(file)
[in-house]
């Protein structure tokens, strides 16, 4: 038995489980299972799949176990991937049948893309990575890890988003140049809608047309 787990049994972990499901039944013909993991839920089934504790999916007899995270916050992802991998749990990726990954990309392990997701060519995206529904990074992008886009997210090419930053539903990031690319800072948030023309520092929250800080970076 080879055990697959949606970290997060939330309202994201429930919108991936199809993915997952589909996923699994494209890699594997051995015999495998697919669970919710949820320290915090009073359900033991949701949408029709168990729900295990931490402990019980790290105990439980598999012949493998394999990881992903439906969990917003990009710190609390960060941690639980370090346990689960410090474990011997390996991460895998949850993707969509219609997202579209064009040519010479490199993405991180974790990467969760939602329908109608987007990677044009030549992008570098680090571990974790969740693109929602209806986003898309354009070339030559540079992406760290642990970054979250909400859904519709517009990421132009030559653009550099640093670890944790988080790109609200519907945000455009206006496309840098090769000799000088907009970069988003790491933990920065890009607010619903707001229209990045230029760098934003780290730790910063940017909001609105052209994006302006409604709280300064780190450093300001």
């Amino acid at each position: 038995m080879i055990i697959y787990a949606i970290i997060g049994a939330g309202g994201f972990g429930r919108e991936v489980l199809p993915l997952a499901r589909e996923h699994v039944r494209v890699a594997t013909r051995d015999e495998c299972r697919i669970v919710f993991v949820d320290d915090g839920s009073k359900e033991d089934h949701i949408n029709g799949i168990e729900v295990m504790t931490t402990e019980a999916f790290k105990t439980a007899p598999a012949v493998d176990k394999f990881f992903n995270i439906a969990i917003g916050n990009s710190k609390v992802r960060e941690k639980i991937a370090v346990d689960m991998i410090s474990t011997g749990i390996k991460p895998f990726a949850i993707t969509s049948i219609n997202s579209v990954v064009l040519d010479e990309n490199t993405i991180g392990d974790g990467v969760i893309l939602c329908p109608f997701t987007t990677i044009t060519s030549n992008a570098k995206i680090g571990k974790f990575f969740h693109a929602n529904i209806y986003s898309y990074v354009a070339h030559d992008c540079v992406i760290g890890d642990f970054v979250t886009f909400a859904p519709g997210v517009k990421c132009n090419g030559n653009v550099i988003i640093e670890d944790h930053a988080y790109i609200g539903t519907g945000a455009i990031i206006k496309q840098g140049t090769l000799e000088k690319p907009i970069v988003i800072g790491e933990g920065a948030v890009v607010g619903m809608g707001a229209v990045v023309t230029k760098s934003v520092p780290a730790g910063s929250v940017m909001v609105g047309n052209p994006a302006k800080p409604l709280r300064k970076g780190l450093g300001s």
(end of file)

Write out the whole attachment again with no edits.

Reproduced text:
[in-house]
């Protein structure tokens, strides 16, 4: 038995489980299972799949176990991937049948893309990575890890988003140049809608047309 787990049994972990499901039944013909993991839920089934504790999916007899995270916050992802991998749990990726990954990309392990997701060519995206529904990074992008886009997210090419930053539903990031690319800072948030023309520092929250800080970076 080879055990697959949606970290997060939330309202994201429930919108991936199809993915997952589909996923699994494209890699594997051995015999495998697919669970919710949820320290915090009073359900033991949701949408029709168990729900295990931490402990019980790290105990439980598999012949493998394999990881992903439906969990917003990009710190609390960060941690639980370090346990689960410090474990011997390996991460895998949850993707969509219609997202579209064009040519010479490199993405991180974790990467969760939602329908109608987007990677044009030549992008570098680090571990974790969740693109929602209806986003898309354009070339030559540079992406760290642990970054979250909400859904519709517009990421132009030559653009550099640093670890944790988080790109609200519907945000455009206006496309840098090769000799000088907009970069988003790491933990920065890009607010619903707001229209990045230029760098934003780290730790910063940017909001609105052209994006302006409604709280300064780190450093300001």
């Amino acid at each position: 038995m080879i055990i697959y787990a949606i970290i997060g049994a939330g309202g994201f972990g429930r919108e991936v489980l199809p993915l997952a499901r589909e996923h699994v039944r494209v890699a594997t013909r051995d015999e495998c299972r697919i669970v919710f993991v949820d320290d915090g839920s009073k359900e033991d089934h949701i949408n029709g799949i168990e729900v295990m504790t931490t402990e019980a999916f790290k105990t439980a007899p598999a012949v493998d176990k394999f990881f992903n995270i439906a969990i917003g916050n990009s710190k609390v992802r960060e941690k639980i991937a370090v346990d689960m991998i410090s474990t011997g749990i390996k991460p895998f990726a949850i993707t969509s049948i219609n997202s579209v990954v064009l040519d010479e990309n490199t993405i991180g392990d974790g990467v969760i893309l939602c329908p109608f997701t987007t990677i044009t060519s030549n992008a570098k995206i680090g571990k974790f990575f969740h693109a929602n529904i209806y986003s898309y990074v354009a070339h030559d992008c540079v992406i760290g890890d642990f970054v979250t886009f909400a859904p519709g997210v517009k990421c132009n090419g030559n653009v550099i988003i640093e670890d944790h930053a988080y790109i609200g539903t519907g945000a455009i990031i206006k496309q840098g140049t090769l000799e000088k690319p907009i970069v988003i800072g790491e933990g920065a948030v890009v607010g619903m809608g707001a229209v990045v023309t230029k760098s934003v520092p780290a730790g910063s929250v940017m909001v609105g047309n052209p994006a302006k800080p409604l709280r300064k970076g780190l450093g300001s």